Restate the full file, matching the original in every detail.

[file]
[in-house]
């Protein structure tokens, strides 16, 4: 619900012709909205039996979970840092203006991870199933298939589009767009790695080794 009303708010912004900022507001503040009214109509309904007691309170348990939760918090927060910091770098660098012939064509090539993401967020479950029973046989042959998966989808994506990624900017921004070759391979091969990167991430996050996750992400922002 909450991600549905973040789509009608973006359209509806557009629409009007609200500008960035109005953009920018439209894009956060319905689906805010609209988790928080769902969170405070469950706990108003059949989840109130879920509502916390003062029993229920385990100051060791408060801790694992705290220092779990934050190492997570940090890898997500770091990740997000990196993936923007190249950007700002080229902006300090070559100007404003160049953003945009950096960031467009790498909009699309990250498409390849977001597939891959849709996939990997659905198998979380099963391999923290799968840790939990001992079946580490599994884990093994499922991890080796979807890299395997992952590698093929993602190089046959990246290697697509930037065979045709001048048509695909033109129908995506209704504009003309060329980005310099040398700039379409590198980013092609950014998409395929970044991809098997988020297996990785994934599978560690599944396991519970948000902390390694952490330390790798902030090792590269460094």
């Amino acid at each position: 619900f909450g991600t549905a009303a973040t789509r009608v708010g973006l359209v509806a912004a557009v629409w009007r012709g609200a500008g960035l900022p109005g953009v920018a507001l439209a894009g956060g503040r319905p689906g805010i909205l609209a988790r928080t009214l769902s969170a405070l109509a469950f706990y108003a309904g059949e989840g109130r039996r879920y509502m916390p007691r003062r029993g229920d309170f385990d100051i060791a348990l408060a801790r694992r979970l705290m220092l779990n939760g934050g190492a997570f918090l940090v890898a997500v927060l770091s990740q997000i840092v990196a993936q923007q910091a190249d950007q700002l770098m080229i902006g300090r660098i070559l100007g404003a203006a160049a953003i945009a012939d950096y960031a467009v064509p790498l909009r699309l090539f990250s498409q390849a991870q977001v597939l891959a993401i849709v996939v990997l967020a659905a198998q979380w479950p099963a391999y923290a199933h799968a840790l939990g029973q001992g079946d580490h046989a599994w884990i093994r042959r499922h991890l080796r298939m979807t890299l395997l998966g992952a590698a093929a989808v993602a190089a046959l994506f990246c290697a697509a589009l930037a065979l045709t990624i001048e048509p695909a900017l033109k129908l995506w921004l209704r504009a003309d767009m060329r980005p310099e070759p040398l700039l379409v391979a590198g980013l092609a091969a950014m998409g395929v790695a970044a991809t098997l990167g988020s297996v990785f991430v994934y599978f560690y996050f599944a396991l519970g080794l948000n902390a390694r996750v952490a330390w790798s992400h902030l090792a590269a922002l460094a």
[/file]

[in-house]
């Protein structure tokens, strides 16, 4: 619900012709909205039996979970840092203006991870199933298939589009767009790695080794 009303708010912004900022507001503040009214109509309904007691309170348990939760918090927060910091770098660098012939064509090539993401967020479950029973046989042959998966989808994506990624900017921004070759391979091969990167991430996050996750992400922002 909450991600549905973040789509009608973006359209509806557009629409009007609200500008960035109005953009920018439209894009956060319905689906805010609209988790928080769902969170405070469950706990108003059949989840109130879920509502916390003062029993229920385990100051060791408060801790694992705290220092779990934050190492997570940090890898997500770091990740997000990196993936923007190249950007700002080229902006300090070559100007404003160049953003945009950096960031467009790498909009699309990250498409390849977001597939891959849709996939990997659905198998979380099963391999923290799968840790939990001992079946580490599994884990093994499922991890080796979807890299395997992952590698093929993602190089046959990246290697697509930037065979045709001048048509695909033109129908995506209704504009003309060329980005310099040398700039379409590198980013092609950014998409395929970044991809098997988020297996990785994934599978560690599944396991519970948000902390390694952490330390790798902030090792590269460094």
């Amino acid at each position: 619900f909450g991600t549905a009303a973040t789509r009608v708010g973006l359209v509806a912004a557009v629409w009007r012709g609200a500008g960035l900022p109005g953009v920018a507001l439209a894009g956060g503040r319905p689906g805010i909205l609209a988790r928080t009214l769902s969170a405070l109509a469950f706990y108003a309904g059949e989840g109130r039996r879920y509502m916390p007691r003062r029993g229920d309170f385990d100051i060791a348990l408060a801790r694992r979970l705290m220092l779990n939760g934050g190492a997570f918090l940090v890898a997500v927060l770091s990740q997000i840092v990196a993936q923007q910091a190249d950007q700002l770098m080229i902006g300090r660098i070559l100007g404003a203006a160049a953003i945009a012939d950096y960031a467009v064509p790498l909009r699309l090539f990250s498409q390849a991870q977001v597939l891959a993401i849709v996939v990997l967020a659905a198998q979380w479950p099963a391999y923290a199933h799968a840790l939990g029973q001992g079946d580490h046989a599994w884990i093994r042959r499922h991890l080796r298939m979807t890299l395997l998966g992952a590698a093929a989808v993602a190089a046959l994506f990246c290697a697509a589009l930037a065979l045709t990624i001048e048509p695909a900017l033109k129908l995506w921004l209704r504009a003309d767009m060329r980005p310099e070759p040398l700039l379409v391979a590198g980013l092609a091969a950014m998409g395929v790695a970044a991809t098997l990167g988020s297996v990785f991430v994934y599978f560690y996050f599944a396991l519970g080794l948000n902390a390694r996750v952490a330390w790798s992400h902030l090792a590269a922002l460094a």